The week a politician discloses his sexuality to the public, you’d imagine a quiet couple of days would be in order.
Out of sight out of mind. At home with a DVD box-set of The Killing II, a box of chocolate Kimberleys and drawn curtains. That’s how most of us would organise the weekend. We’re in the 21st century, but still.
Given the media focus on Jerry Buttimer after revealing last week he was gay, he’d have been forgiven for staying indoors once he headed back to his Cork constituency last Thursday.
If you thought that, you don’t know the man.
“Stay at home when Cork are playing in a national league final?” says Mr Buttimer.
“Not a chance. I’m a GAA person.”
Mr Buttimer has served as chairman of his club, Bishopstown, as an officer of the Cork County Board, and in a million other ways within the GAA. It’s as big a part of his life as politics.
“My biggest regret in life is that I wasn’t good enough to play senior club or county standard,” he says.
“I love sport and I love Cork. I never thought of missing the national league final — not when someone like Patrick Cronin from my club, a lad I taught in school, is playing for Cork, when others like Shane O’Neill and Ken O’Halloran are also playing for Cork.
“I’m a Cork person who grew up with the GAA. My father brought me to my first Munster final in 1974, and that year was my first visit to Croke Park as well for the All-Ireland semi-final as well. Dublin beat Cork in the senior and Cork beat Wicklow in the minor that day.
“The GAA is who I am — it’s my interest outside of work. To me sport is too important.”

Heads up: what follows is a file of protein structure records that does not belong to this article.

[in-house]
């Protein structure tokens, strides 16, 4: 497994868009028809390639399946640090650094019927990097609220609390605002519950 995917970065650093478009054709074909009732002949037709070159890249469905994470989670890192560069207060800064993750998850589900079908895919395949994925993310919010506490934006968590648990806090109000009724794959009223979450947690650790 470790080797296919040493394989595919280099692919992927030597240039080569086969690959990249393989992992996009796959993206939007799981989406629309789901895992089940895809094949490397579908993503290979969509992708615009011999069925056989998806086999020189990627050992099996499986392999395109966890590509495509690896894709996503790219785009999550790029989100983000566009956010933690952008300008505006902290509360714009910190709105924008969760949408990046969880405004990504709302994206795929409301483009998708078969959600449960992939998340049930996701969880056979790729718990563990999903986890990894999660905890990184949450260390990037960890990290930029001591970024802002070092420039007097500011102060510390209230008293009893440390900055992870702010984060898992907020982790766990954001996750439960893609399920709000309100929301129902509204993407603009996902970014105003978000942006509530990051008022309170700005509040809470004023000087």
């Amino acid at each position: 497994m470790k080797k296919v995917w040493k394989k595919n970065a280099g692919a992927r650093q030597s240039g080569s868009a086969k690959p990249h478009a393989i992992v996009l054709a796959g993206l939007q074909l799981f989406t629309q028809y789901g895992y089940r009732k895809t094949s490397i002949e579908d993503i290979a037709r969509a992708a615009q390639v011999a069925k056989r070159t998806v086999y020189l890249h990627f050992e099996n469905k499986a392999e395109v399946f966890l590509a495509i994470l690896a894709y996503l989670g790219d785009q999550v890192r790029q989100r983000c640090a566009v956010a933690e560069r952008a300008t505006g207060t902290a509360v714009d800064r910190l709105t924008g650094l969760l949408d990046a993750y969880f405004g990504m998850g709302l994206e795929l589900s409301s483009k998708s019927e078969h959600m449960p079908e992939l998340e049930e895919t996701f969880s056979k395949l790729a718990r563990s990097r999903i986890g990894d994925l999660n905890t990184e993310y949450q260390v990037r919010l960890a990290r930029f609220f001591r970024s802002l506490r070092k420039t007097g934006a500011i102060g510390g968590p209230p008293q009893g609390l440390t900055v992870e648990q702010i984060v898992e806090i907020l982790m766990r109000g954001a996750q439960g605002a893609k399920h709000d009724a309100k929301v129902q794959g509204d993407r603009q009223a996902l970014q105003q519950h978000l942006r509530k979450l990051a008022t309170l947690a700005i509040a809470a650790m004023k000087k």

Buttimer did the round of the chat shows on radio and television last week but normality wasn’t long returning. A former chairman would be expected to attend his club’s championship game and with Bishopstown facing Nemo Rangers today, his diary had some obvious inclusions.
“There was a lot of media attention early in the week but I got a lot of support from the club,” he says.
“From all over Cork, from GAA people generally. I made a decision to work away doing what I usually do — chairing the Oireachtas health committee, constituency queries, canvassing on Saturday, the Bishopstown championship game against Nemo on Monday, after the Allianz Hurling League final on Sunday.
“That’s what I do at the weekend, I go to matches. It was a difficult week, an interesting week, but I got a lot of support and encouragement from people.”
He knows not everybody will view the news with a grown-up mindset, and hasn’t ruled out hearing some smart comments down the line.
“I’m sure that’s going to happen. Some of my friends knew my situation, some didn’t, but from Christy Cooney, who rang me last week, to Marty Morrissey, who also got in touch, I’ve had a huge outpouring of affirmation and support in the last week.”
Past officers of the Cork County Board got in touch as well. Some of them would have held diametrically opposed views to Buttimer on many topics, but they picked up the phone and offered their support.
“Lads from a different era,” says Buttimer. “Lads with a different outlook, but they were good enough to support one of their own. I appreciated it.”
So how did it go yesterday? “Well, most of the day went well,” says Buttimer with what a bad novelist would call a rueful laugh.
“Got to Thurles early enough to see Manchester City versus Newcastle, but I caught some of the camogie final as well – Cork won, which was great.
“The hurling game... I suppose you could call it an unpleasant end to a pleasant day. Kilkenny were awesome, you’d have to admire them. They were brilliant.”
Negativity? Any unfriendly comments in and around in Semple Stadium? “Not a bit, a few people said ‘well done’ but most people just said ‘hello’. There was no big deal or anything. The most frequent comment I got was, ‘are we going to win today’, I’m hearing that at GAA matches for 40 years. So no change there. And the weekend isn’t finished yet, of course. Because we had players with Cork yesterday we’re playing football championship on Monday, so I’ll be heading there later on.”
After a week of big changes, some things stay the same.
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